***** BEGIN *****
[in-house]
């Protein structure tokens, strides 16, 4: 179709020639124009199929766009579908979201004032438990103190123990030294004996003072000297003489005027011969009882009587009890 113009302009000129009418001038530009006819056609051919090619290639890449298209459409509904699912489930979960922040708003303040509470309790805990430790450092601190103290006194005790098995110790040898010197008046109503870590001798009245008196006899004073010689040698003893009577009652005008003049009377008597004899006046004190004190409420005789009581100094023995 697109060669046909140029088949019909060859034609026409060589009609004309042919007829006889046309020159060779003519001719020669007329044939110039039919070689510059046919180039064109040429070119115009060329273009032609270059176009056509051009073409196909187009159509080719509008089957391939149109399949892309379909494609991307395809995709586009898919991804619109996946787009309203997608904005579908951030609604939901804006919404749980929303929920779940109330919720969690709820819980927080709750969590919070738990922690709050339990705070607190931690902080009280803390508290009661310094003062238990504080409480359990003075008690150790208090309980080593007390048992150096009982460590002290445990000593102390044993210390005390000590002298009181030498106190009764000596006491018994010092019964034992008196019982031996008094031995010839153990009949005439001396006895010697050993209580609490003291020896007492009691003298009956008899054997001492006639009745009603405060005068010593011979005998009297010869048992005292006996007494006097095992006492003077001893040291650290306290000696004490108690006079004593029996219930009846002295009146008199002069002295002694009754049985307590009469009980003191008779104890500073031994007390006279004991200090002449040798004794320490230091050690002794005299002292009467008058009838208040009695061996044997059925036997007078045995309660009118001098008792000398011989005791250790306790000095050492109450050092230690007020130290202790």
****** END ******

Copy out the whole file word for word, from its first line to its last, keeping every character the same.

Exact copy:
[in-house]
């Protein structure tokens, strides 16, 4: 179709020639124009199929766009579908979201004032438990103190123990030294004996003072000297003489005027011969009882009587009890 113009302009000129009418001038530009006819056609051919090619290639890449298209459409509904699912489930979960922040708003303040509470309790805990430790450092601190103290006194005790098995110790040898010197008046109503870590001798009245008196006899004073010689040698003893009577009652005008003049009377008597004899006046004190004190409420005789009581100094023995 697109060669046909140029088949019909060859034609026409060589009609004309042919007829006889046309020159060779003519001719020669007329044939110039039919070689510059046919180039064109040429070119115009060329273009032609270059176009056509051009073409196909187009159509080719509008089957391939149109399949892309379909494609991307395809995709586009898919991804619109996946787009309203997608904005579908951030609604939901804006919404749980929303929920779940109330919720969690709820819980927080709750969590919070738990922690709050339990705070607190931690902080009280803390508290009661310094003062238990504080409480359990003075008690150790208090309980080593007390048992150096009982460590002290445990000593102390044993210390005390000590002298009181030498106190009764000596006491018994010092019964034992008196019982031996008094031995010839153990009949005439001396006895010697050993209580609490003291020896007492009691003298009956008899054997001492006639009745009603405060005068010593011979005998009297010869048992005292006996007494006097095992006492003077001893040291650290306290000696004490108690006079004593029996219930009846002295009146008199002069002295002694009754049985307590009469009980003191008779104890500073031994007390006279004991200090002449040798004794320490230091050690002794005299002292009467008058009838208040009695061996044997059925036997007078045995309660009118001098008792000398011989005791250790306790000095050492109450050092230690007020130290202790």